4. ART. When not occasionally looking drugged, sometimes, just from panel to panel, Conan will look like a different dude. He will rapidly grow and then lose abdominal hair. Weird right? Too weird. I could buy a version of Conan with abdominal hair, or a version with chest hair, or a version with hair everywhere, or a Conan with a completely hairless torso (the traditional look). What I can’t buy is the growing and mowing I’m being asked to do between panels. Pick a fucking hair pattern.
5. LOGIC. While The overall plot McGuffin isn’t bad – I like the idea of a red seed (from space) – one that sprouts a red-thorned vine that infects and chokes all the life out of everything in a land – it’s not a new idea of course, its from H.G. Well’s The War Of The Worlds – I like it! Yet I don’t think this book uses it very well. For example, we’re told it kills absolutely everything it gets close to, and so when Conan, after getting infected somehow (the book doesn’t show us how) – after getting infected Conan has the red thorny vines growing out of the muscle on his left forearm. His cure for this infection is fire (which is cool) but when the red thorny vine grows back Conan just pulls it out by the root – and that cures it?!? WTF!? What about all the other people and animals and plants that were killed by this invasive red alien plant? You’re expecting me to accept that this burn it then pull it technique will work for Conan but didn’t work for anyone else?
And that again is the problem with Conan Red Sonja, this book doesn’t expect anything of me. It certainly doesn’t respect the rules and patterns of the Hyborian Age and so it can’t and doesn’t respect itself.
I’ve seen this happen with a lot with corporate controlled franchises. They turn a character with whom an author told stories into fan service machines – telling us more about the character and forgetting what made the original writing so compelling.
Don’t give us more backstory, don’t give us prequels, do something awesome.
Posted by Jesse Willis
Working for Bigfoot: Stories from the Dresden Files
By Jim Butcher; Read by James Marsters
Publisher: Penguin Audio
Publication Date: 21 July 2015
[UNABRIDGED] – 3 hrs, 45 mins
Themes: / short stories / urban fantasy /
Chicago wizard-for-hire Harry Dresden is used to mysterious clients with long hair and legs up to here. But when it turns out the long hair covers every square inch of his latest client’s body, and the legs contribute to a nine-foot height, even the redoubtable detective realizes he’s treading new ground. Strength of a River in His Shoulders is one of the legendary forest people, a Bigfoot, and he has a problem that only Harry can solve. His son Irwin is a scion, the child of a supernatural creature and a human. He’s a good kid, but the extraordinary strength of his magical aura has a way of attracting trouble. In the three novellas that make up ”Working For Bigfoot,” collected together for the first time here, readers encounter Dresden at different points in his storied career, and in Irwin’s life. As a middle-schooler, in ”B is For Bigfoot,” Irwin attracts the unwelcome attention of a pair of bullying brothers who are more than they seem, and when Harry steps in, it turns out they have a mystical guardian of their own. At a fancy private high school in ”I Was a Teenage Bigfoot,” Harry is called in when Irwin grows ill for the first time, and it’s not just a case of mono. Finally, Irwin is all grown up and has a grown-up’s typical problems as a freshman in college in ”Bigfoot on Campus,” or would have if typical included vampires.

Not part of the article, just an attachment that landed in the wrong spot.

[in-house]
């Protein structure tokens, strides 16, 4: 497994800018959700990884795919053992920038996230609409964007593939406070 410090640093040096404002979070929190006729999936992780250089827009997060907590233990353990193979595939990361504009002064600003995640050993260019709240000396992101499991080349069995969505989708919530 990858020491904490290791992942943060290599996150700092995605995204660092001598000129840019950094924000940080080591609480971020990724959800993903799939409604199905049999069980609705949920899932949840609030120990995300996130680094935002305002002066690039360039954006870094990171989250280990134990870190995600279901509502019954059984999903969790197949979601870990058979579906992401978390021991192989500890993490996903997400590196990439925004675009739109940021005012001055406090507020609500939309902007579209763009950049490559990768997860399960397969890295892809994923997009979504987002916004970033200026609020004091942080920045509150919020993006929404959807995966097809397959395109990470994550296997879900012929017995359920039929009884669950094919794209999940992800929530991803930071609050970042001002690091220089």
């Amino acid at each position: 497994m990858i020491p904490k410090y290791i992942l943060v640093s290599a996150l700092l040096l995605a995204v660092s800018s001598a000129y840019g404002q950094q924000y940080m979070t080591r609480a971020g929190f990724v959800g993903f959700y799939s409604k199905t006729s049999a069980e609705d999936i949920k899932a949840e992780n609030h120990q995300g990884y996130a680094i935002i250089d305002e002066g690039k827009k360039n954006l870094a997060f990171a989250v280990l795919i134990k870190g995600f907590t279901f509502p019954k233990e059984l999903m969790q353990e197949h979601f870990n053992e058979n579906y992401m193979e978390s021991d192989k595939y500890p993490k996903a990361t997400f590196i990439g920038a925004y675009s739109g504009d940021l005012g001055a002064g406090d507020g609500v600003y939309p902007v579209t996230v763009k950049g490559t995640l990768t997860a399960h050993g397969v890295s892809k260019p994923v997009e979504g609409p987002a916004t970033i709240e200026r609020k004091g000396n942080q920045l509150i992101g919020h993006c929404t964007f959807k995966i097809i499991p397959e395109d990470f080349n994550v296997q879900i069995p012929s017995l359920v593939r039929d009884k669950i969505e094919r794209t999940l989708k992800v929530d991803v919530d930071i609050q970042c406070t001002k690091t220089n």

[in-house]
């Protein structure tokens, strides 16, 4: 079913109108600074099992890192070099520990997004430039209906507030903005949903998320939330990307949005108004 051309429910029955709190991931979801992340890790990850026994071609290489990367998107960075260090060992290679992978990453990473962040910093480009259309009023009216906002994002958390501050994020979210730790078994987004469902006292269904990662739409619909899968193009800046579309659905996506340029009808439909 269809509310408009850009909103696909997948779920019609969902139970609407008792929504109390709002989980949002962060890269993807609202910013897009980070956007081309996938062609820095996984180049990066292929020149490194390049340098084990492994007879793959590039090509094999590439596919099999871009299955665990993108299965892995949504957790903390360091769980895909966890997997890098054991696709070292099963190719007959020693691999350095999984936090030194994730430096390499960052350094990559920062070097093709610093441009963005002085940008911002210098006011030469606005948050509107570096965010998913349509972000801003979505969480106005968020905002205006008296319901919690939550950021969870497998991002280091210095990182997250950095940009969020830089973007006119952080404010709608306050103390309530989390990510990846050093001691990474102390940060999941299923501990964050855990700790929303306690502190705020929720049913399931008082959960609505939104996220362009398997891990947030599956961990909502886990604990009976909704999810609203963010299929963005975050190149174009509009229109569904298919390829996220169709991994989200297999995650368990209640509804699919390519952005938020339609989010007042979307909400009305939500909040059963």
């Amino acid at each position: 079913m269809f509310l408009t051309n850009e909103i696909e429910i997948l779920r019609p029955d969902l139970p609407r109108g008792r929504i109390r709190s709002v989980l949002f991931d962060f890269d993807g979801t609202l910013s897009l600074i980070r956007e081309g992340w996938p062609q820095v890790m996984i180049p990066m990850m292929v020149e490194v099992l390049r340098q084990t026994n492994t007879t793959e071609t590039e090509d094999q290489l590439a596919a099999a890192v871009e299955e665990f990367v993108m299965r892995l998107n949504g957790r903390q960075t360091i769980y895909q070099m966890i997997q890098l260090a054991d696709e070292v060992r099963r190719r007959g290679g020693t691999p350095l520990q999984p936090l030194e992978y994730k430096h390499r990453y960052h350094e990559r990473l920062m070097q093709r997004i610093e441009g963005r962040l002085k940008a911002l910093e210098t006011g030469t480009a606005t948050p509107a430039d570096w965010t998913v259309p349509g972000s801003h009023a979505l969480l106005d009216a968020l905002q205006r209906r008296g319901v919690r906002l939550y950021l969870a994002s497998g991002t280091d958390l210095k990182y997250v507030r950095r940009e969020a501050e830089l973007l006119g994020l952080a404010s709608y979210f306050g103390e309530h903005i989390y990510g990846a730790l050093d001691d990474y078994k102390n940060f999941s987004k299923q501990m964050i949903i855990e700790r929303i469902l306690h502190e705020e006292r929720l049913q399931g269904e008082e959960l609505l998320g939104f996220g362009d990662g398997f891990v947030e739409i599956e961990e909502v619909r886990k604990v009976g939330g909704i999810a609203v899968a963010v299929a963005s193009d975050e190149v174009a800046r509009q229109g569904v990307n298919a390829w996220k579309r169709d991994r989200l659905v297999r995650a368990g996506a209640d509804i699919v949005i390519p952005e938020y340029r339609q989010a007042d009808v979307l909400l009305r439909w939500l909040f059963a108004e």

I’m really glad this has been collected together in one book. Each story was originally released in a different anthology last year and they all go with each other. The premise is that a Bigfoot named Strength of a River in His Shoulders has a half human son named Irwin living around Chicago, and can’t check on him, what with being a Bigfoot and all, so he periodically hires Harry to look after him.
These are all fun stories that take place at different points in Harry’s life as Irwin grows up. B is for Bigfoot takes place between Fool Moon and Grave Peril, I Was a Teenage Bigfoot takes place circa Dead Beat, and Bigfoot on Campus takes place between Turn Coat and Changes. They aren’t really anything special though. I’m not a huge fan of short stories in general, and I found these stories weaker than several of the ones in Side Jobs: Stories From the Dresden Files. They are still worth a read if you’re a die hard Dresden fan like I am.
The stories all pull in different beings from the fairly rich Dresdenverse to offer a variety of issues for Harry to solve. Things tie together rather nicely between the three stories, and in some ways could be one longer story with large time gaps between certain events. James Marsters makes it awfully hard for me ever want to read a Dresden book in print again. Listening to them is just so excellent. Likely I’ll mix and match on my initial reads and then do the audio for any rereads. Smart move to release this one in audio.
Overall, in my opinion this is a collection only for the die-hard Harry Dresden fans.
Review by Rob Zak.